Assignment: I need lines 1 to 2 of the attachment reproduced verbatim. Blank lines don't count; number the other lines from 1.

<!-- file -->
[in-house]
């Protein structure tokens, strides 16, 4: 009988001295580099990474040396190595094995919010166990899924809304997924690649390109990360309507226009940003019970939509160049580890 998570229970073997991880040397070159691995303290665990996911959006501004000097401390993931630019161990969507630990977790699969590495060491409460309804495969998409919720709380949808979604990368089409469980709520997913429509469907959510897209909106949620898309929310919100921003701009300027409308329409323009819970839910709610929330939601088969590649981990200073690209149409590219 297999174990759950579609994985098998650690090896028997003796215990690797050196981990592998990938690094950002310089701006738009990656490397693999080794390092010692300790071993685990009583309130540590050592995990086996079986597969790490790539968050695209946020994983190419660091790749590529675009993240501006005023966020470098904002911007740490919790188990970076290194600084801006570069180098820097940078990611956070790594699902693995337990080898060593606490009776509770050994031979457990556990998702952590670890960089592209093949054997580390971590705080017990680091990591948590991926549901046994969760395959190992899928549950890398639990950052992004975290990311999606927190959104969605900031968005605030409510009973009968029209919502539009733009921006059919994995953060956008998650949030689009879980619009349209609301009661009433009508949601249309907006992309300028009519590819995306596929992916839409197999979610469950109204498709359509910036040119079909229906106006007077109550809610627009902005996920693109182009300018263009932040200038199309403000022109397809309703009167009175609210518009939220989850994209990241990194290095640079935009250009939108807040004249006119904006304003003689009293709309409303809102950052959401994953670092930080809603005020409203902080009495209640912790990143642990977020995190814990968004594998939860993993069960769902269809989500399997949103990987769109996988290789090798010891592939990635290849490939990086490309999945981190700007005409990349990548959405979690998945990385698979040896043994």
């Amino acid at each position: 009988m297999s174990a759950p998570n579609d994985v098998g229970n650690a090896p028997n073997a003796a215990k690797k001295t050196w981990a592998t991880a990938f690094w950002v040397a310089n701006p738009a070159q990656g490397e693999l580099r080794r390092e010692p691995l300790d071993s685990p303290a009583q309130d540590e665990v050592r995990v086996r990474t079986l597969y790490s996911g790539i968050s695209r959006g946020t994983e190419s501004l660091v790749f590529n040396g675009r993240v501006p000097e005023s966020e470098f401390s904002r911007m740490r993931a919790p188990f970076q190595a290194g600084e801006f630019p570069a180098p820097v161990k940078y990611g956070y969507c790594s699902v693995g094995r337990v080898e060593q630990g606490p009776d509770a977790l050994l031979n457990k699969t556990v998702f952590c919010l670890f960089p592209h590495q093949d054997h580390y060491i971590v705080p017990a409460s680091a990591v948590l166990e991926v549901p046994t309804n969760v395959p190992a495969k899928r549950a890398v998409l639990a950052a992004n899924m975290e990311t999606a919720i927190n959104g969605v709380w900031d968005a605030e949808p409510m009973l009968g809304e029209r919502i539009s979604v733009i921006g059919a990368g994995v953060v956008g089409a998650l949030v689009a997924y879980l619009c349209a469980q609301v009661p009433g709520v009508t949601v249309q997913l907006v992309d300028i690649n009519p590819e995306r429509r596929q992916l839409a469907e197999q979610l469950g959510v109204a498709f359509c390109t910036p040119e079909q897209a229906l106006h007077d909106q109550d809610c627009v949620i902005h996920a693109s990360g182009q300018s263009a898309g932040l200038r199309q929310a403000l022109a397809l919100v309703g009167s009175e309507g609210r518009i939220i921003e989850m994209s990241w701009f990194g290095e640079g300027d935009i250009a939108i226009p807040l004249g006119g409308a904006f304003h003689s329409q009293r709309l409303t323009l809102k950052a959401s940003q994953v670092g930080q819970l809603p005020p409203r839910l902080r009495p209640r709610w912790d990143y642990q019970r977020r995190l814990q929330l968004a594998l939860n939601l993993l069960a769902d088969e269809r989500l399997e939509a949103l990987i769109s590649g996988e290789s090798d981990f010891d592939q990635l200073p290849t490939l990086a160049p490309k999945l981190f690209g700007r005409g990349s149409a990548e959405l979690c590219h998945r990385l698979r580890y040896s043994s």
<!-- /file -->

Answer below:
[in-house]
């Protein structure tokens, strides 16, 4: 009988001295580099990474040396190595094995919010166990899924809304997924690649390109990360309507226009940003019970939509160049580890 998570229970073997991880040397070159691995303290665990996911959006501004000097401390993931630019161990969507630990977790699969590495060491409460309804495969998409919720709380949808979604990368089409469980709520997913429509469907959510897209909106949620898309929310919100921003701009300027409308329409323009819970839910709610929330939601088969590649981990200073690209149409590219 297999174990759950579609994985098998650690090896028997003796215990690797050196981990592998990938690094950002310089701006738009990656490397693999080794390092010692300790071993685990009583309130540590050592995990086996079986597969790490790539968050695209946020994983190419660091790749590529675009993240501006005023966020470098904002911007740490919790188990970076290194600084801006570069180098820097940078990611956070790594699902693995337990080898060593606490009776509770050994031979457990556990998702952590670890960089592209093949054997580390971590705080017990680091990591948590991926549901046994969760395959190992899928549950890398639990950052992004975290990311999606927190959104969605900031968005605030409510009973009968029209919502539009733009921006059919994995953060956008998650949030689009879980619009349209609301009661009433009508949601249309907006992309300028009519590819995306596929992916839409197999979610469950109204498709359509910036040119079909229906106006007077109550809610627009902005996920693109182009300018263009932040200038199309403000022109397809309703009167009175609210518009939220989850994209990241990194290095640079935009250009939108807040004249006119904006304003003689009293709309409303809102950052959401994953670092930080809603005020409203902080009495209640912790990143642990977020995190814990968004594998939860993993069960769902269809989500399997949103990987769109996988290789090798010891592939990635290849490939990086490309999945981190700007005409990349990548959405979690998945990385698979040896043994």